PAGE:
Stinking Up the Stadium–A Bama Tradition

Photo by Domenico Bandiera on

England’s King James I described cigar smoking in as “a custom loathsome to the eye, hateful to the nose, harmful to the brain, dangerous to the lungs, and in the black stinking fume thereof nearest resembling the horrible stygian smoke of the pit that is bottomless.”

Anyone watching the broadcast of the Alabama Tennessee football game would’ve heard ESPN‘s play-by-play commentator Jason Bennetti say, “It looks like fireworks went off here with all the haze, but it’s cigar smoke.”

Images of the parents of one of Alabama’s star players Bryce Young had been frequently shown during the broadcast. Up until the smoke began to fill the stadium they had been beaming with pride. Bryce was born to Julie and Craig Young in Pasadena, California. The countenance of the Californians seemed to shift towards the game’s final minutes.

Perhaps the Youngs had not been familiar with the Alabama football tradition of fans smoking victory cigars every time Bama beats the Volunteers?

CBS/42‘s Tim Reid reported on the “Hate Week” tradition. Reid wrote:

Reagan Starner is the owner of R & R Cigars and says hate week is one of the busiest weeks for business. He says so many Bama fans purchase cigars to smoke after the game and hopes Alabama wins again.

“It is coolest man and there’s nothing like Bryant Denny going up in a cloud of smoke as the clock strikes zero, if you’re in the student section, a little before it strikes zero. But it’s a classy and fun tradition,” said Starner.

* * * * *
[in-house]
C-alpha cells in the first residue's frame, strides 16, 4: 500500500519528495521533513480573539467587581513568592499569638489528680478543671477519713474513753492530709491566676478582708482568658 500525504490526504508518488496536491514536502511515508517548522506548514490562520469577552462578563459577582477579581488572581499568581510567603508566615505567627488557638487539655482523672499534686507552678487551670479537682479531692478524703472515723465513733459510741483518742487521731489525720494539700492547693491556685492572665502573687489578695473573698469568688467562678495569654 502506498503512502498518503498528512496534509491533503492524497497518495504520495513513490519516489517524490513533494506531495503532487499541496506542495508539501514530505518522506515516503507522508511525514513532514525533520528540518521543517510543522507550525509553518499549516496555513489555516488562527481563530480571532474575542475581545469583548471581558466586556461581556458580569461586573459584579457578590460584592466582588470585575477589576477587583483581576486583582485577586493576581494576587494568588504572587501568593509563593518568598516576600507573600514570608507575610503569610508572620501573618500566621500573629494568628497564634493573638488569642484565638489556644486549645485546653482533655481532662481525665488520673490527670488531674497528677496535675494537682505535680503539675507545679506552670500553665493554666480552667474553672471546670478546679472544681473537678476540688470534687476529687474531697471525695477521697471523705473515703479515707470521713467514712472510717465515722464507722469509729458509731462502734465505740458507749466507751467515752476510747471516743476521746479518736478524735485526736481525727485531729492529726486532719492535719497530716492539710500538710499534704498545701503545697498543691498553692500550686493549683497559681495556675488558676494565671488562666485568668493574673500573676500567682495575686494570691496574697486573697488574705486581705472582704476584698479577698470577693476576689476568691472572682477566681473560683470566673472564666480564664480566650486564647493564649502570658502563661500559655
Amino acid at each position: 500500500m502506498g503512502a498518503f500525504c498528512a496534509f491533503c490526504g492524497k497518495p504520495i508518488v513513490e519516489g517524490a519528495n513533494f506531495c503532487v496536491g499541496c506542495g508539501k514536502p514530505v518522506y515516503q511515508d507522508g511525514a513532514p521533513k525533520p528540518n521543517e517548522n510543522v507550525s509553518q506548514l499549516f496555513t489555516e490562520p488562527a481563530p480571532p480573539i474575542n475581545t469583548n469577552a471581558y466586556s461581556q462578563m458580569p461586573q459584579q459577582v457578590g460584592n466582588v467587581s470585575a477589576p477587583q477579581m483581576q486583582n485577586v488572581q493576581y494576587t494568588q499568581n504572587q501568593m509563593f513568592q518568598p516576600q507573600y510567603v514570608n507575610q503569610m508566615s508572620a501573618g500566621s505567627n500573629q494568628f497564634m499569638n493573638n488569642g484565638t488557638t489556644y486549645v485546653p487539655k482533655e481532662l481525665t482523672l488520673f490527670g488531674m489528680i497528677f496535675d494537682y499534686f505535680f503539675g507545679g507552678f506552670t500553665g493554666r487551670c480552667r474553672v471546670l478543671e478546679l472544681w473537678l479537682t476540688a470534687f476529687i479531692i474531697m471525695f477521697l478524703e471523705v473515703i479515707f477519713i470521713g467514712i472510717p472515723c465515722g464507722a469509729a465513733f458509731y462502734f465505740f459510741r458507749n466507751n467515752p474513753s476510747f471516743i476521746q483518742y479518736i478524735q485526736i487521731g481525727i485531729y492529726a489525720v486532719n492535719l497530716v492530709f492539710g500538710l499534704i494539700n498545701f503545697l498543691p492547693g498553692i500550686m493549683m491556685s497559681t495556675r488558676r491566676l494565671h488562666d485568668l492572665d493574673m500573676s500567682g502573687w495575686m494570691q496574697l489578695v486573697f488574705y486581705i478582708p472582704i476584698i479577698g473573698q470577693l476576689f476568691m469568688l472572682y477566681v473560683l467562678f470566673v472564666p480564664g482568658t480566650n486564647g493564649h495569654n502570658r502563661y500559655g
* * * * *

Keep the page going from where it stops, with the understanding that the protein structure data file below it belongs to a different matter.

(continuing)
USAToday Sport‘s Hannah Stephens wrote about the stinky cigar tradition. She credited Alabama athletic trainer Jim Goostree as the man who initiated the practice of smoking cigars in the locker room. After the victory of Alabama over Tennessee in 1961 Goostree danced naked in the locker room–with a cigar in his mouth.

Stephens reported that, although there had been a “no smoking” rule for the athletes in the locker room, the National Collegiate Athletic Association had made an exception to this rule for the Tennessee rivalry.

Although the University of Alabama had a “smoke free campus,” fans in the stadium had felt free to ignore the smoking ban. The University’s policy states:

The health and well-being of our students, faculty and staff is one of the highest priorities for The University of Alabama. As a result, over the past two decades, we have taken steps to help protect the campus community from the dangers of second-hand smoke. Effective Jan. 1, 2015, The University of Alabama will extend its smoke-free policy to include all facilities, grounds and parking areas on the UA campus.

The University’s COVID policy on mask wearing in the stadium reportedly had been ignored as well. Masks had reportedly rarely been seen in the indoor club areas or elevators.

Smokers had altered their smoking habits because of the Covid pandemic, fearing that they would have had a “greater risk for serious complications from COVID-19.” Many fans at Bryant-Denny have seemed to be oblivious to any such dangers.

Due to a federal executive order, as reported by NBC/15‘s Christian Hinkel, the University of Alabama System had required COVID-19 vaccinations for employees. Unlike many other schools, the University had not required that football fans show proof of vaccination. Requiring that masks be worn in indoor stadium areas had been as far the University would go.

Included among the notables who are associated with cigars have been Winston Churchill, Fidel Castro, George Burns and Saddam Hussein. Of course former President Bill Clinton was notorious for his use of a cigar, as reported by the Pew Research Center.

Perhaps someday stinky cigar smoking in Bryant-Denny Stadium would not only be recognized as a health hazard, but would also be considered to be in bad taste.


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